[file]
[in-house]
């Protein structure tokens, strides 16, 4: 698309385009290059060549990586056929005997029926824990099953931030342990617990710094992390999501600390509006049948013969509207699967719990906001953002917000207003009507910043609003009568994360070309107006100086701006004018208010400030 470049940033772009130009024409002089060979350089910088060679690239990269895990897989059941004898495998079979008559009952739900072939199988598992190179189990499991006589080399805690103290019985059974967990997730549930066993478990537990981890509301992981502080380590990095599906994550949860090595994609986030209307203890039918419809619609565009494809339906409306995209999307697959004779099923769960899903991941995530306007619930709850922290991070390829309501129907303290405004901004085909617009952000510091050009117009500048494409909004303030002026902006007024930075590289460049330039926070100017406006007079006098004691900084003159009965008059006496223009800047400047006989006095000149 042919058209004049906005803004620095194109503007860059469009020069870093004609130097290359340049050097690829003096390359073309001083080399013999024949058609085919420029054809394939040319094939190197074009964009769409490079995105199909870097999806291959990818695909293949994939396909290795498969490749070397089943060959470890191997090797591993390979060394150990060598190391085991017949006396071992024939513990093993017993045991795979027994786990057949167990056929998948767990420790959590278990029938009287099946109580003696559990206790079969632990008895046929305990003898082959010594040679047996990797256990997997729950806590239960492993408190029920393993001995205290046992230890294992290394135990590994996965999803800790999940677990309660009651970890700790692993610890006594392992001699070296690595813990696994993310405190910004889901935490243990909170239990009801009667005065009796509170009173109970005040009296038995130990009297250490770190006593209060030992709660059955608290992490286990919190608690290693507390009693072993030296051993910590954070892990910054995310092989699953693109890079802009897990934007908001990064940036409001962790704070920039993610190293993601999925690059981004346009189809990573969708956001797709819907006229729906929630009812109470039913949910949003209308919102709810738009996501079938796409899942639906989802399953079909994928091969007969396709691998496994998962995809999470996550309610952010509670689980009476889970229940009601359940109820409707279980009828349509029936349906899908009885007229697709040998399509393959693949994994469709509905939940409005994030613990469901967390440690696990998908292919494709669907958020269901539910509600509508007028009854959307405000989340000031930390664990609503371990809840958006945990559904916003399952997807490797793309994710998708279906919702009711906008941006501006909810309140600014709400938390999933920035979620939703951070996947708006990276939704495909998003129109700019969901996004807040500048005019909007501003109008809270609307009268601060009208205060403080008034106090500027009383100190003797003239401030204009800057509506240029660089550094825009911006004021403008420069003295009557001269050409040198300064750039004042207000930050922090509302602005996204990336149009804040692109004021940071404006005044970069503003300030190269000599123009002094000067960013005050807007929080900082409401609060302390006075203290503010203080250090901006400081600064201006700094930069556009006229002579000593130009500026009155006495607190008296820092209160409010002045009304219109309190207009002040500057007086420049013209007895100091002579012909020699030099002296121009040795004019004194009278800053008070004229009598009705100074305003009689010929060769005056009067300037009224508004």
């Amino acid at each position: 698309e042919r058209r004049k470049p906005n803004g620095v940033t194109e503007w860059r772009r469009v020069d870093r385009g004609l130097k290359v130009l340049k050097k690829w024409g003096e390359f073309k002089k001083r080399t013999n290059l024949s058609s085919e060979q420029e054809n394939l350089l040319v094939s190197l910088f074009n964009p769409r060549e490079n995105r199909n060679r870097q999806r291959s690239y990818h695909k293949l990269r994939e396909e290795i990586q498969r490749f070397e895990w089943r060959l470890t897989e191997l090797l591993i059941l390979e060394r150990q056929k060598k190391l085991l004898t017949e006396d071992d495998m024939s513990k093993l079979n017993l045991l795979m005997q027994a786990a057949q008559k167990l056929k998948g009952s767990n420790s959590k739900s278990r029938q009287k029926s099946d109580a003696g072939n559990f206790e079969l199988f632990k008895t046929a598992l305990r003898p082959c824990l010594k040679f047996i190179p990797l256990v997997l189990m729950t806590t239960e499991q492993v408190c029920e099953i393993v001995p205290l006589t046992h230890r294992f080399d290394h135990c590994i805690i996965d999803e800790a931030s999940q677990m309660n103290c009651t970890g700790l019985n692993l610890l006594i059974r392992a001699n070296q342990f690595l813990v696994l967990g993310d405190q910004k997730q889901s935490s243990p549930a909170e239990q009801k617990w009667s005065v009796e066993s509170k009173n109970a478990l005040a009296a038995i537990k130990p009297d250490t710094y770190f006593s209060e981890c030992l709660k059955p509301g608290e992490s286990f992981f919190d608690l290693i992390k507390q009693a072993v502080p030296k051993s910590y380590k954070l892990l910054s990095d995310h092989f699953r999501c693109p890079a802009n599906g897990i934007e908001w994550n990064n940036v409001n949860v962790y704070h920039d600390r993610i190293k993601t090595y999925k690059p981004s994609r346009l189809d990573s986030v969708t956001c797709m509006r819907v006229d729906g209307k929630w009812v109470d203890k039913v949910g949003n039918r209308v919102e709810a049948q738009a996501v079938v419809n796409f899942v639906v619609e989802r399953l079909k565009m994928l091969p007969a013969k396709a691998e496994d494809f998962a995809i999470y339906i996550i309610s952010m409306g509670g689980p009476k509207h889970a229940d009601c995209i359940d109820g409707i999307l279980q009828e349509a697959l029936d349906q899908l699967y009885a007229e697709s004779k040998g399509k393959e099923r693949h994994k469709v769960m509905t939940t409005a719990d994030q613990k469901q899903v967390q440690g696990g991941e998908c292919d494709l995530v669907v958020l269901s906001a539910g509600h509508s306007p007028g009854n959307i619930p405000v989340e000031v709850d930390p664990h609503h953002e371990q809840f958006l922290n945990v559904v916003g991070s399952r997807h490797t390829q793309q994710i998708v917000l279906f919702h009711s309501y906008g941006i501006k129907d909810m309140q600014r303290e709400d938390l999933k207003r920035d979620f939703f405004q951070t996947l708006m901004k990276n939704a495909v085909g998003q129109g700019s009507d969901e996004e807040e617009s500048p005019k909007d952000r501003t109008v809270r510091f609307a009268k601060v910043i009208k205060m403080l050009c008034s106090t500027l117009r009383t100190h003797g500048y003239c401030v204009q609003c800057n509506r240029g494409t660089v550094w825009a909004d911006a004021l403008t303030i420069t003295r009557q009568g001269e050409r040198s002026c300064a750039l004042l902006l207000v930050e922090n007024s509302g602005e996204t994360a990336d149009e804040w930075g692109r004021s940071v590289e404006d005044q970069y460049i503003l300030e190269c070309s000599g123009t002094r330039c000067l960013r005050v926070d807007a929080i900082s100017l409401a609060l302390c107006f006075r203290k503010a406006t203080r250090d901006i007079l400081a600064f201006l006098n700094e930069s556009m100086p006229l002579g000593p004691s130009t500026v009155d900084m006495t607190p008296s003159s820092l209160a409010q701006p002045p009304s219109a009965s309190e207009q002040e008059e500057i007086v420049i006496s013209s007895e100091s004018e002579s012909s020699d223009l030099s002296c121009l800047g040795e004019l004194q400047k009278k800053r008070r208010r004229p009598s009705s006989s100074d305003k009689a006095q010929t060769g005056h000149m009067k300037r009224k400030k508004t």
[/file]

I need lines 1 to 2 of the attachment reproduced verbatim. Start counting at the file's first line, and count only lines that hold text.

[in-house]
């Protein structure tokens, strides 16, 4: 698309385009290059060549990586056929005997029926824990099953931030342990617990710094992390999501600390509006049948013969509207699967719990906001953002917000207003009507910043609003009568994360070309107006100086701006004018208010400030 470049940033772009130009024409002089060979350089910088060679690239990269895990897989059941004898495998079979008559009952739900072939199988598992190179189990499991006589080399805690103290019985059974967990997730549930066993478990537990981890509301992981502080380590990095599906994550949860090595994609986030209307203890039918419809619609565009494809339906409306995209999307697959004779099923769960899903991941995530306007619930709850922290991070390829309501129907303290405004901004085909617009952000510091050009117009500048494409909004303030002026902006007024930075590289460049330039926070100017406006007079006098004691900084003159009965008059006496223009800047400047006989006095000149 042919058209004049906005803004620095194109503007860059469009020069870093004609130097290359340049050097690829003096390359073309001083080399013999024949058609085919420029054809394939040319094939190197074009964009769409490079995105199909870097999806291959990818695909293949994939396909290795498969490749070397089943060959470890191997090797591993390979060394150990060598190391085991017949006396071992024939513990093993017993045991795979027994786990057949167990056929998948767990420790959590278990029938009287099946109580003696559990206790079969632990008895046929305990003898082959010594040679047996990797256990997997729950806590239960492993408190029920393993001995205290046992230890294992290394135990590994996965999803800790999940677990309660009651970890700790692993610890006594392992001699070296690595813990696994993310405190910004889901935490243990909170239990009801009667005065009796509170009173109970005040009296038995130990009297250490770190006593209060030992709660059955608290992490286990919190608690290693507390009693072993030296051993910590954070892990910054995310092989699953693109890079802009897990934007908001990064940036409001962790704070920039993610190293993601999925690059981004346009189809990573969708956001797709819907006229729906929630009812109470039913949910949003209308919102709810738009996501079938796409899942639906989802399953079909994928091969007969396709691998496994998962995809999470996550309610952010509670689980009476889970229940009601359940109820409707279980009828349509029936349906899908009885007229697709040998399509393959693949994994469709509905939940409005994030613990469901967390440690696990998908292919494709669907958020269901539910509600509508007028009854959307405000989340000031930390664990609503371990809840958006945990559904916003399952997807490797793309994710998708279906919702009711906008941006501006909810309140600014709400938390999933920035979620939703951070996947708006990276939704495909998003129109700019969901996004807040500048005019909007501003109008809270609307009268601060009208205060403080008034106090500027009383100190003797003239401030204009800057509506240029660089550094825009911006004021403008420069003295009557001269050409040198300064750039004042207000930050922090509302602005996204990336149009804040692109004021940071404006005044970069503003300030190269000599123009002094000067960013005050807007929080900082409401609060302390006075203290503010203080250090901006400081600064201006700094930069556009006229002579000593130009500026009155006495607190008296820092209160409010002045009304219109309190207009002040500057007086420049013209007895100091002579012909020699030099002296121009040795004019004194009278800053008070004229009598009705100074305003009689010929060769005056009067300037009224508004």